have moderate intrinsic activity, acts as antagonists as well as agonists
types of analgesics
nsaids and opiods
what is pain
whatever the patient says it is and where the patient says it is, very unpleasant
Pain threshold
the level of stimulus needed to produce the perception of pain , a measure of the physiologic response of the nervous system
Pain tolerance
the amount of pain a patient can endure without its interfering with normal function, subjective response
classification of pain by onset and duration
Acute pain and chronic pain
classification of pain
somatic
visceral
superficial
vascular
referred
neuropathic
phantom
cancer
psychogenic
central
Pain transmission gate theory
uses the anology of a gate to describe how impulses from damaged tissues are sensed in the brain
Tissue injury causes the release of what
bradykinin
histamine
potassium
prostaglandins
serotonin, all of these stimulate nerve endings starting the pain process
what are the two types of nerves stimulated
A and C fibers
what regulates the type of apin a person feels
A and C fibers in damaged areas
where is the location of the gate in reference to pain
Dorsal horn, which is the point of spinal cord entry to the brain
What does the gate do in reference to pain and what happens when you shut the gate
regulates the flow of sensory impulses to the brain
closing it stops the impulses
What does activation of large diameter A fibers do
closes the gate and limits perception of pain
what does activation of smal diameter C fibers do.
opens the gate which allows impulse transmission to the brain and causes pain perception
What dos the nerve fibers from the brain that inervate the gate do with regards to pain perception
allows the brain to evaluate, identify and localize the pain. It controls the gate before the gate is open.
what does the body produce to inhibit transmission of a pain.
Produce Enkephalins and Endorphins that bind to the opoid receptors.
what does rubbing a painful area do
Stimulates the large sensroy fibers (A fibers) this closes the gate, pain reduced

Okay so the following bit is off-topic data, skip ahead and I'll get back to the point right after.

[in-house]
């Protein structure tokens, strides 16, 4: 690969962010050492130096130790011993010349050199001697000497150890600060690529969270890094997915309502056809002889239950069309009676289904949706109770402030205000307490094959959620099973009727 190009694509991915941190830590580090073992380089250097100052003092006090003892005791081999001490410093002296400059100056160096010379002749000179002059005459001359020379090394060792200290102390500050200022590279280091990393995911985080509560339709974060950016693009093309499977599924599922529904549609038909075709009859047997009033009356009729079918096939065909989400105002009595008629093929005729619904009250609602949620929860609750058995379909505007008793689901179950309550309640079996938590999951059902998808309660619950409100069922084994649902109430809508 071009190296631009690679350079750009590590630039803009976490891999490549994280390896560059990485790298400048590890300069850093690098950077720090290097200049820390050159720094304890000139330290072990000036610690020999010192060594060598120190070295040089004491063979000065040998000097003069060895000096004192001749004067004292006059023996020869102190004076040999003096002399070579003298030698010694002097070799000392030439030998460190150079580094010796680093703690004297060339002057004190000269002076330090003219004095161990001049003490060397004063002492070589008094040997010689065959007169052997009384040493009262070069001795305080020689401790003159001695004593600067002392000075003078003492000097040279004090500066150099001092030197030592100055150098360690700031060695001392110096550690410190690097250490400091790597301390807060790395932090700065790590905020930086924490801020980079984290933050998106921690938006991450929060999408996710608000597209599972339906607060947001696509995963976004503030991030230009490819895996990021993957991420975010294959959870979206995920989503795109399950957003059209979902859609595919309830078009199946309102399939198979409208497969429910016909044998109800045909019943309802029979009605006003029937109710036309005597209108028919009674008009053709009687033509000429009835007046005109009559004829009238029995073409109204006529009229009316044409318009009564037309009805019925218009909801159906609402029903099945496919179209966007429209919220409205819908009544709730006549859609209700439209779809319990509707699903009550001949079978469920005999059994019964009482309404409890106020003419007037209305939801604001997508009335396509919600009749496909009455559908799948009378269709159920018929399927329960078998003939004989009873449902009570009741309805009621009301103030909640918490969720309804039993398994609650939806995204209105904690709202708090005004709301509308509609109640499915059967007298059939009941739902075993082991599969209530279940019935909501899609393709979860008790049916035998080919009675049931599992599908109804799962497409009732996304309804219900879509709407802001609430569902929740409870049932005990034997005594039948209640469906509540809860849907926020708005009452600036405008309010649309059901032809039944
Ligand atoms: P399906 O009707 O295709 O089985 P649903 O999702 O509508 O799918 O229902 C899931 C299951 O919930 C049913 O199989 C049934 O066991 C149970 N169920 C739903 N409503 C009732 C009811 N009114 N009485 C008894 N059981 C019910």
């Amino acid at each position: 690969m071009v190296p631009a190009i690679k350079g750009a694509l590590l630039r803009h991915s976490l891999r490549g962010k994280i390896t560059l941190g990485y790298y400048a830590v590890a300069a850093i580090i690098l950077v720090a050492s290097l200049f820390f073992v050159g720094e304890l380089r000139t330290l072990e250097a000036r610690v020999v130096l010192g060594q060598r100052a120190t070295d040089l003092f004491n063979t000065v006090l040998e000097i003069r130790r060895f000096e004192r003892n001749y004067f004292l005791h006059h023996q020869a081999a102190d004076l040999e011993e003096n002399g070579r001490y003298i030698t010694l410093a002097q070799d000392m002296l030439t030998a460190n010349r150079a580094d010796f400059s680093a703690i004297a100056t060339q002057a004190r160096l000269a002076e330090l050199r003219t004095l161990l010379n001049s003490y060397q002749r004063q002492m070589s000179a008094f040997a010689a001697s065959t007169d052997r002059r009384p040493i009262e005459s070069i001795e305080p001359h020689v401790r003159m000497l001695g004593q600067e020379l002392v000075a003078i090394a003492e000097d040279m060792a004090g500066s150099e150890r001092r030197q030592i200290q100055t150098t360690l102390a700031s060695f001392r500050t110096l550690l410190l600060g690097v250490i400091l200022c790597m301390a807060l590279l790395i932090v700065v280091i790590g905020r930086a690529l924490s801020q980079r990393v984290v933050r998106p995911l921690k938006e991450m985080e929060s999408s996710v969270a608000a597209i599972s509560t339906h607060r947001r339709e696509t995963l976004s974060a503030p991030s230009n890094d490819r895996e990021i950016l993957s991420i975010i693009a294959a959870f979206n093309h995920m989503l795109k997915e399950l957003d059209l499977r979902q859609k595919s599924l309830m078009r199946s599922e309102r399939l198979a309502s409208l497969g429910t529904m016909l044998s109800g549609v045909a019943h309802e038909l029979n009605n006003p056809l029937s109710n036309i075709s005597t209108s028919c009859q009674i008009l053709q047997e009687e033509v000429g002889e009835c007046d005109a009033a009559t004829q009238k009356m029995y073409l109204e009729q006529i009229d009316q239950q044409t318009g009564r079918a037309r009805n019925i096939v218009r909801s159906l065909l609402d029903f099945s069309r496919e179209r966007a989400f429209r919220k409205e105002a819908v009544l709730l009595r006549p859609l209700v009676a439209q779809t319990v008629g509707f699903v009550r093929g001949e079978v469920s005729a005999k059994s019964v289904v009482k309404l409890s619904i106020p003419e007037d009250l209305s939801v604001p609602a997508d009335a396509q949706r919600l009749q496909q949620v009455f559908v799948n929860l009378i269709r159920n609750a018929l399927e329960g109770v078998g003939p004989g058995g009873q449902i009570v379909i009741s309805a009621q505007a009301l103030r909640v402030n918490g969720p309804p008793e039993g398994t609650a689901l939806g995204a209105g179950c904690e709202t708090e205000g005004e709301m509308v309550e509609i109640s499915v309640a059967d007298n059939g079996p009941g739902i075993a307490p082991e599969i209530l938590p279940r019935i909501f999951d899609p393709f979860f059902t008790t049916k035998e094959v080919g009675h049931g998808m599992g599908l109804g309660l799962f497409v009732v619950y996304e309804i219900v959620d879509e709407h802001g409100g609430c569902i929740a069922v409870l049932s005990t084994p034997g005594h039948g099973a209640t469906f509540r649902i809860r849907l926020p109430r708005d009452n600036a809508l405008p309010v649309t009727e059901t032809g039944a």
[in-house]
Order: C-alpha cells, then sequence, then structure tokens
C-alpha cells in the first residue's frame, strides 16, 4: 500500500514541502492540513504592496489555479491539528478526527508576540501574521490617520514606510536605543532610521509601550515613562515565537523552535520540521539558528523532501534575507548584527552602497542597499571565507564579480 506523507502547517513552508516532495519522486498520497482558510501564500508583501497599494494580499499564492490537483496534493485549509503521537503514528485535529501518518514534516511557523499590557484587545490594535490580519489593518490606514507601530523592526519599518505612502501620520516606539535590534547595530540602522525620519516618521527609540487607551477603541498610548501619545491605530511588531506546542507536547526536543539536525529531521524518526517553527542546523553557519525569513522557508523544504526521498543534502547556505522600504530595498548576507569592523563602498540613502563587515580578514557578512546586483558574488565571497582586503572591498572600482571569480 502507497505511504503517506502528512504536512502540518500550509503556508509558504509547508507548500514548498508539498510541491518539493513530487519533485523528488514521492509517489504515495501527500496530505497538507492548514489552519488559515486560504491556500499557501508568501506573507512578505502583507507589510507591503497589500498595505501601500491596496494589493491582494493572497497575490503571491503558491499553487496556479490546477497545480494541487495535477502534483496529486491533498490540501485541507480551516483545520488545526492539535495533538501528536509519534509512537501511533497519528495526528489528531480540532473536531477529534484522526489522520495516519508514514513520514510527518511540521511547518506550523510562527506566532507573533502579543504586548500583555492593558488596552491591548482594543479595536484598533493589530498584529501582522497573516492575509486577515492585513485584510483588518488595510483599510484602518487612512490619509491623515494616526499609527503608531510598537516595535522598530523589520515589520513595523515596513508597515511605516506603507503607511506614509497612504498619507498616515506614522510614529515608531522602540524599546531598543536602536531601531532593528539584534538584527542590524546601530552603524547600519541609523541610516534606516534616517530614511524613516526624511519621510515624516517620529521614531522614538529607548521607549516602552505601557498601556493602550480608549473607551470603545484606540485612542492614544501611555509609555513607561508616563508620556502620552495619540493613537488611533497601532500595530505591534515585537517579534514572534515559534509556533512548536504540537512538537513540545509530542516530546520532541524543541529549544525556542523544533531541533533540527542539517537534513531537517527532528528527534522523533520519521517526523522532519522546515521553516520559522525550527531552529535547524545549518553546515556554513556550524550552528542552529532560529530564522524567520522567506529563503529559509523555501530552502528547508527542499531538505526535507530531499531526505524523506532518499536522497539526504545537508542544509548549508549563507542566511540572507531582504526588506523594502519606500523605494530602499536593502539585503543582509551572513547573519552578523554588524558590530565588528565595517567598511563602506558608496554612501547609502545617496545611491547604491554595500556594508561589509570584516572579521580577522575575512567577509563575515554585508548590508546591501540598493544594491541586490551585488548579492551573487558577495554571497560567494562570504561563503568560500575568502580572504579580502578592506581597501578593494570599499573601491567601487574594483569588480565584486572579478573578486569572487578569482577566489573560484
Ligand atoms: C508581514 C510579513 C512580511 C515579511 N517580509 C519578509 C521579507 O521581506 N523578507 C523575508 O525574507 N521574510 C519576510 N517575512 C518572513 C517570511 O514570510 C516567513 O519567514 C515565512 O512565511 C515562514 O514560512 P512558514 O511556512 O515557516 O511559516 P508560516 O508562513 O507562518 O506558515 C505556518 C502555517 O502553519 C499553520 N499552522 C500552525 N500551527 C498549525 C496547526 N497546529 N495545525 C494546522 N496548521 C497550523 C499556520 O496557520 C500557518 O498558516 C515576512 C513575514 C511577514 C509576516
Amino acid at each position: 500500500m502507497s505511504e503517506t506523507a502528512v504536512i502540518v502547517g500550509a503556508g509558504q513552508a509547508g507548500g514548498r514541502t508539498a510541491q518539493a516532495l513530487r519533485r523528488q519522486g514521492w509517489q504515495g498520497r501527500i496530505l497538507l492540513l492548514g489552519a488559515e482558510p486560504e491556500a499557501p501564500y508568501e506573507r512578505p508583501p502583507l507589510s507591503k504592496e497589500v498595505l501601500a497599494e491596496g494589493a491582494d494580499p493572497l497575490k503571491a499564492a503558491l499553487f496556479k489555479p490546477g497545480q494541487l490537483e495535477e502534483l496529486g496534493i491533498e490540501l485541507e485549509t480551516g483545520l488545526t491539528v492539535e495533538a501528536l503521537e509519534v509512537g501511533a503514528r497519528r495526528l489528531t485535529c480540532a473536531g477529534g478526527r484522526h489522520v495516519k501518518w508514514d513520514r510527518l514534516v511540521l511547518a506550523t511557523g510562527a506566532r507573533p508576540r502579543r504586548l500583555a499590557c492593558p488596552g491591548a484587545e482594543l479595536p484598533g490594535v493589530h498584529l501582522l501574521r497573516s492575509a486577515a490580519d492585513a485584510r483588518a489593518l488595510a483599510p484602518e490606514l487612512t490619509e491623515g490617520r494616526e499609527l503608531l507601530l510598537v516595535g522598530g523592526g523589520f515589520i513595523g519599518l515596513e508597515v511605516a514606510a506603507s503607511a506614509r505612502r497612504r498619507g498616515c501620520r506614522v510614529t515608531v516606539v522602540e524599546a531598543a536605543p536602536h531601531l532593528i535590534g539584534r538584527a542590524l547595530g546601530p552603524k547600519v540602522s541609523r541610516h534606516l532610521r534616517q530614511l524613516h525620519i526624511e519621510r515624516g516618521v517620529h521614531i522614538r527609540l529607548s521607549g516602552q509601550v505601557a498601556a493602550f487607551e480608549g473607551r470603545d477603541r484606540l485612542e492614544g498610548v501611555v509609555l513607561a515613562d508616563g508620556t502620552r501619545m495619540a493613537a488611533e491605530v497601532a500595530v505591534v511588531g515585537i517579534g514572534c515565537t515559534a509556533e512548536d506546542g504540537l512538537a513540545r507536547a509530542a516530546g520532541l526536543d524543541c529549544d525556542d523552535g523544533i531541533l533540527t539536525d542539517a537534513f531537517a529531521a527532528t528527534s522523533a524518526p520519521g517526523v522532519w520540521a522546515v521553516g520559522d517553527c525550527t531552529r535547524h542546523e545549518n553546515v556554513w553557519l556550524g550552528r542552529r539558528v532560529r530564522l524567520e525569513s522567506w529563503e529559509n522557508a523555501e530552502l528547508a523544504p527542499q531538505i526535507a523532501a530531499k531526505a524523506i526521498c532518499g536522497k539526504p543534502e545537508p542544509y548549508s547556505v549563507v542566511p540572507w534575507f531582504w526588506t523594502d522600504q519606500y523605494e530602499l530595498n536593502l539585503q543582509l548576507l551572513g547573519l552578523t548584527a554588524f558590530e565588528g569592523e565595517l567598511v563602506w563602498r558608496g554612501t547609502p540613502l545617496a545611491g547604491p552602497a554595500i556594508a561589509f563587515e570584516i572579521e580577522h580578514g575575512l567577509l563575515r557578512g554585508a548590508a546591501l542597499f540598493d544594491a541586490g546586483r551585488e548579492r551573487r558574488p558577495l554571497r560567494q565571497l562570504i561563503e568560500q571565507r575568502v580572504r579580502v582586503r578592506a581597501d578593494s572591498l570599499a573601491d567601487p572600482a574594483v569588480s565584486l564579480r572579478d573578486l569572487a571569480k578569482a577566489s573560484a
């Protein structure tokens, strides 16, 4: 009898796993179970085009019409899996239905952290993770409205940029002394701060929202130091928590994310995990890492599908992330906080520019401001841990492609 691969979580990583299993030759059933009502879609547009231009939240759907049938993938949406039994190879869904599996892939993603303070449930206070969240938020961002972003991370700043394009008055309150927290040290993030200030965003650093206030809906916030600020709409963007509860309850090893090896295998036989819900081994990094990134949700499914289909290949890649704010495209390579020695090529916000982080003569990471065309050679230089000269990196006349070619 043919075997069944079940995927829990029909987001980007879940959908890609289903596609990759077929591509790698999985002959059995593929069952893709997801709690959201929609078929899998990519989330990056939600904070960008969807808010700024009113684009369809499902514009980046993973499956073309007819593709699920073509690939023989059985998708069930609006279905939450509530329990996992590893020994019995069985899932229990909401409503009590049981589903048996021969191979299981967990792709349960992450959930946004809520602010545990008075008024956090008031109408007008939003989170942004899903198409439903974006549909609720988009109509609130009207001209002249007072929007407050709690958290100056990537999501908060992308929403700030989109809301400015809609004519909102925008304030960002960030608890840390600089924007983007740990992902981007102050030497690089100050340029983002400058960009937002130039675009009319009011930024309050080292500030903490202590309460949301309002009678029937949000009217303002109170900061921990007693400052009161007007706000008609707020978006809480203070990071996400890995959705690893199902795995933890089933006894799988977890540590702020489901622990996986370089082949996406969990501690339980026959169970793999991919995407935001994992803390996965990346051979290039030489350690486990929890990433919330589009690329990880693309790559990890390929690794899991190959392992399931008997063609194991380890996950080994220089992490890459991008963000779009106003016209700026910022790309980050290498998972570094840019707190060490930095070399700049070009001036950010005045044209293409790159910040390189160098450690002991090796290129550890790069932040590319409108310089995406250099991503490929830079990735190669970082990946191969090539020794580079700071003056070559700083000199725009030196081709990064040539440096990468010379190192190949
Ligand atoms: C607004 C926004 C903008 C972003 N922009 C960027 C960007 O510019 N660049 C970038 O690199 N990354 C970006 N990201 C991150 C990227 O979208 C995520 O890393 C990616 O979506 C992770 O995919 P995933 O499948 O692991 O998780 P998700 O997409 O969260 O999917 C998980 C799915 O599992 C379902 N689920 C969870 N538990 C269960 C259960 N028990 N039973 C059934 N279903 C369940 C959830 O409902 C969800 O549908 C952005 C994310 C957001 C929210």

Opioid analgesics
pain relievers that contain opium form the opium poppy
(Narcotics)
Agonist
bind to opioid pain receptor in the brain (reduction of pain)
Partial agonist
bind to pain receptor cause weaker neurologic response (mixed agonist)
Antagonist
reverse the effects of these drugs on pain (competitive antagonists)
What are the five types of opiod receptros
MU
Kappa
Delta
Sigma
Epsilon
What are some other uses for opiod anagesics
cough suppression
diarrhea
balanced anesthesia
Analgesics contraindications
allergy
asthma or resp problems
intracranial pressure
pregnance
Opioid analgesics adverse effects
pupil constriction
N/V
respiratory depression
constipation
itching
flushing
urinary retention
drugs that bind to opiod receptors and prevent a response
Naloxone
Naltrexone
opiates physical dependence and tolerance
need larger doses for same effect because of the physical adaptation of the body
Opiate psychologic dependence
the need for the drug for effect other than pain relief
Opioid withdrawal syndrom
extreme pain and irritability, like a bad flu
Acetaminophen
analgesic adn antipyretic effects,
no aniinflammatory effects
why use aetaminophen
great for people that cant have apirin
gets rid of pain by blocking prostiglandin synthisis
reduces fever
(lethal whith overdose, antidote is acetylcysteine regimen) do not excede 4000 mg per day
What are anesthetics
drugs that depress the central nervous system